The Philippines' plan to import fish anew to contain food prices will not fix the real problems that are preventing the Philippines from producing its own food from the sea, according to Oceana, the largest international organization working exclusively to protect and restore the world’s oceans.
“Short-term imports may actually put long-term food security and fisherfolk at risk. The issues haunting fisheries management can only be solved through a more comprehensive and participatory plan,” said lawyer Gloria Estenzo Ramos, vice president of Oceana Philippines, in response to a Bloomberg report that the Philippines is preparing to import fish again.
The Philippines is the eleventh largest fish producer globally, according to the United Nations Food and Agriculture Organization as of 2016. Ramos said stakeholders from government, private sector and civil society organizations need to work together to curb overfishing, halt the decline of fish supply and ensure sustainable income for fisherfolk.
In the Philippines, it is estimated that 56% of Filipinos’ animal protein comes from fish, and 91% of fish caught in-country are consumed domestically. Not only is fish a vital food source, it also provides livelihood for millions of Filipinos.
“Illegal fishing remains a huge problem in our country. Commercial fishers continue to enter and illegally fish in municipal waters in unfair competition with the artisanal fisherfolk for the declining fish supply, while foreign fleets poach high-value species. Destructive fishing – such as blast fishing, bottom trawling and the capture of young fish before they can grow into adulthood – is a significant threat to the health of fish populations and the livelihood of fishing communities,” Ramos said.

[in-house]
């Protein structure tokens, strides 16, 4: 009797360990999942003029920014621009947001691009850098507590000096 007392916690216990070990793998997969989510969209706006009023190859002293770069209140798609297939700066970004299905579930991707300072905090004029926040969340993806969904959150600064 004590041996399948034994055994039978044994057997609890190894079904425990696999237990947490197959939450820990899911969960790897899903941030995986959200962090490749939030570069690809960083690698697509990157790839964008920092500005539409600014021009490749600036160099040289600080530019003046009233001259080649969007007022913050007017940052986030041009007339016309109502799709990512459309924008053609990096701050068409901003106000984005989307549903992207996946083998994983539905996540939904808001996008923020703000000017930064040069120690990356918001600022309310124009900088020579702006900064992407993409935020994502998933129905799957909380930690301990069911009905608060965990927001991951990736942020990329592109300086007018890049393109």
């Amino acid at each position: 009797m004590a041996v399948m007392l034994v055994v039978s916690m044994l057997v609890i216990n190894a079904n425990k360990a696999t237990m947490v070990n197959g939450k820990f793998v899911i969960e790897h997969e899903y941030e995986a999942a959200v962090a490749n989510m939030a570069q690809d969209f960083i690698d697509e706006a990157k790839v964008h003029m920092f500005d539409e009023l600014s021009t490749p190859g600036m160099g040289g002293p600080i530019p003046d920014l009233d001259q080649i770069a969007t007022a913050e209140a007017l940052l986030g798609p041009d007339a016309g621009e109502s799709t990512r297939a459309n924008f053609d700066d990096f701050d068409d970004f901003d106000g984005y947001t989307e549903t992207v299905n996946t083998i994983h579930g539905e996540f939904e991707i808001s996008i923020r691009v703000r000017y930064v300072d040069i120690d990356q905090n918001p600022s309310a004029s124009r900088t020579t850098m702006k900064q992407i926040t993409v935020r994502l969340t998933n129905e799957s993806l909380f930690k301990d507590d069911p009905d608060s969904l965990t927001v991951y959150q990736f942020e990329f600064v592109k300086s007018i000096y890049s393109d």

“We have highly productive fisheries. If managed sustainably, our oceans can feed the growing Philippine population and achieve economic growth and security. But 75% of our principal fishing grounds are already overfished. Municipal fishers bring home fewer large fish while working longer hours, if they are lucky enough to catch any.” she added.
“We call on the government to fully implement the provisions of the amended Fisheries Code. The said law mandates high penalties for fishing violations, such as illegally fishing within the 15-kilometer municipal waters reserved for smaller-scale fishermen, damaging important and inter-connected habitats like corals, seagrasses and mangroves and using unlicensed fishing gear. It also requires vessel monitoring systems, which will identify and track behavior of commercial fishing boats that are operating within Philippine waters and allow artisanal fishers to maintain access to fishing grounds in their local waters,” said Ramos.
“There is a vast reservoir of skills, talent and energy of citizens and entities committed to help government sustainably manage our fisheries, as the survey done by the Social Weather Stations in 2017 revealed. Let’s tap them, involve them in decision-making and engage them as they should be in protecting our oceans and restoring them to vibrancy and good health”.
Ramos said that the fish in the market has become more expensive due to the downtrend in fish catch and their size has become smaller as fish populations become less productive due to overfishing.
“People are aware of this problem. The impact on marine biodiversity is not just evident to the scientists, but also to consumers and fisherfolk,” she said.
A survey by the Social Weather Stations (SWS) commissioned by Oceana in 2017 found that 82% of Filipinos believe fish sold in markets are more expensive now compared to 10 years ago. Meanwhile, 54% of respondents said the size of fish has become smaller and 55% said they found less varieties of fish in local markets compared to a decade ago.